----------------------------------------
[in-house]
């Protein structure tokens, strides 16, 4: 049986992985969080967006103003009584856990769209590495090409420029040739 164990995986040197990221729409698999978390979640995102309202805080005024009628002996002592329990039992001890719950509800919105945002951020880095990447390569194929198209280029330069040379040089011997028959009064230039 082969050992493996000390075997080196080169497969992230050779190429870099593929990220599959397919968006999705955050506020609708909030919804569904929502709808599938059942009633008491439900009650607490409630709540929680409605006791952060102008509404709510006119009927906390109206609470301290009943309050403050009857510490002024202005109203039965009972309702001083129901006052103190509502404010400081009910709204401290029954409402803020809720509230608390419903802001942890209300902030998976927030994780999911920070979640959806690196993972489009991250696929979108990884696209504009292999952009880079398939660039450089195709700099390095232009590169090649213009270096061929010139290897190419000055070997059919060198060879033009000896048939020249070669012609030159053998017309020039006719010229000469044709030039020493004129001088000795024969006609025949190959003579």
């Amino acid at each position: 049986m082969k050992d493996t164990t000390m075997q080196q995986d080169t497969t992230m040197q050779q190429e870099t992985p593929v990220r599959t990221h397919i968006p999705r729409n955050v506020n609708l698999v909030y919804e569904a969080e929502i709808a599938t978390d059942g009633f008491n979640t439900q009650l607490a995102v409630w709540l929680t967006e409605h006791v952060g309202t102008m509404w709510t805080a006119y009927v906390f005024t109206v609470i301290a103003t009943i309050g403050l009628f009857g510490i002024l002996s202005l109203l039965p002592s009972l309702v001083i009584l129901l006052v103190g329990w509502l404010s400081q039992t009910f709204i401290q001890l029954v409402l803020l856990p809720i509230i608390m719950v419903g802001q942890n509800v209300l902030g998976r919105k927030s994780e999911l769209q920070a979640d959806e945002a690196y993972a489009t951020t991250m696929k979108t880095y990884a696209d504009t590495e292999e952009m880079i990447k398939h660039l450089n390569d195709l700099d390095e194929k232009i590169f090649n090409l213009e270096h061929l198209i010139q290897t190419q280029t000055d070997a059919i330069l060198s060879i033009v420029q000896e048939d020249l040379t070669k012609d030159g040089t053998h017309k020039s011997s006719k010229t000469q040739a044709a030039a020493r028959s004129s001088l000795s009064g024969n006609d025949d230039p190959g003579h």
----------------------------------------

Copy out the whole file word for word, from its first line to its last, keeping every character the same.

[in-house]
């Protein structure tokens, strides 16, 4: 049986992985969080967006103003009584856990769209590495090409420029040739 164990995986040197990221729409698999978390979640995102309202805080005024009628002996002592329990039992001890719950509800919105945002951020880095990447390569194929198209280029330069040379040089011997028959009064230039 082969050992493996000390075997080196080169497969992230050779190429870099593929990220599959397919968006999705955050506020609708909030919804569904929502709808599938059942009633008491439900009650607490409630709540929680409605006791952060102008509404709510006119009927906390109206609470301290009943309050403050009857510490002024202005109203039965009972309702001083129901006052103190509502404010400081009910709204401290029954409402803020809720509230608390419903802001942890209300902030998976927030994780999911920070979640959806690196993972489009991250696929979108990884696209504009292999952009880079398939660039450089195709700099390095232009590169090649213009270096061929010139290897190419000055070997059919060198060879033009000896048939020249070669012609030159053998017309020039006719010229000469044709030039020493004129001088000795024969006609025949190959003579």
């Amino acid at each position: 049986m082969k050992d493996t164990t000390m075997q080196q995986d080169t497969t992230m040197q050779q190429e870099t992985p593929v990220r599959t990221h397919i968006p999705r729409n955050v506020n609708l698999v909030y919804e569904a969080e929502i709808a599938t978390d059942g009633f008491n979640t439900q009650l607490a995102v409630w709540l929680t967006e409605h006791v952060g309202t102008m509404w709510t805080a006119y009927v906390f005024t109206v609470i301290a103003t009943i309050g403050l009628f009857g510490i002024l002996s202005l109203l039965p002592s009972l309702v001083i009584l129901l006052v103190g329990w509502l404010s400081q039992t009910f709204i401290q001890l029954v409402l803020l856990p809720i509230i608390m719950v419903g802001q942890n509800v209300l902030g998976r919105k927030s994780e999911l769209q920070a979640d959806e945002a690196y993972a489009t951020t991250m696929k979108t880095y990884a696209d504009t590495e292999e952009m880079i990447k398939h660039l450089n390569d195709l700099d390095e194929k232009i590169f090649n090409l213009e270096h061929l198209i010139q290897t190419q280029t000055d070997a059919i330069l060198s060879i033009v420029q000896e048939d020249l040379t070669k012609d030159g040089t053998h017309k020039s011997s006719k010229t000469q040739a044709a030039a020493r028959s004129s001088l000795s009064g024969n006609d025949d230039p190959g003579h």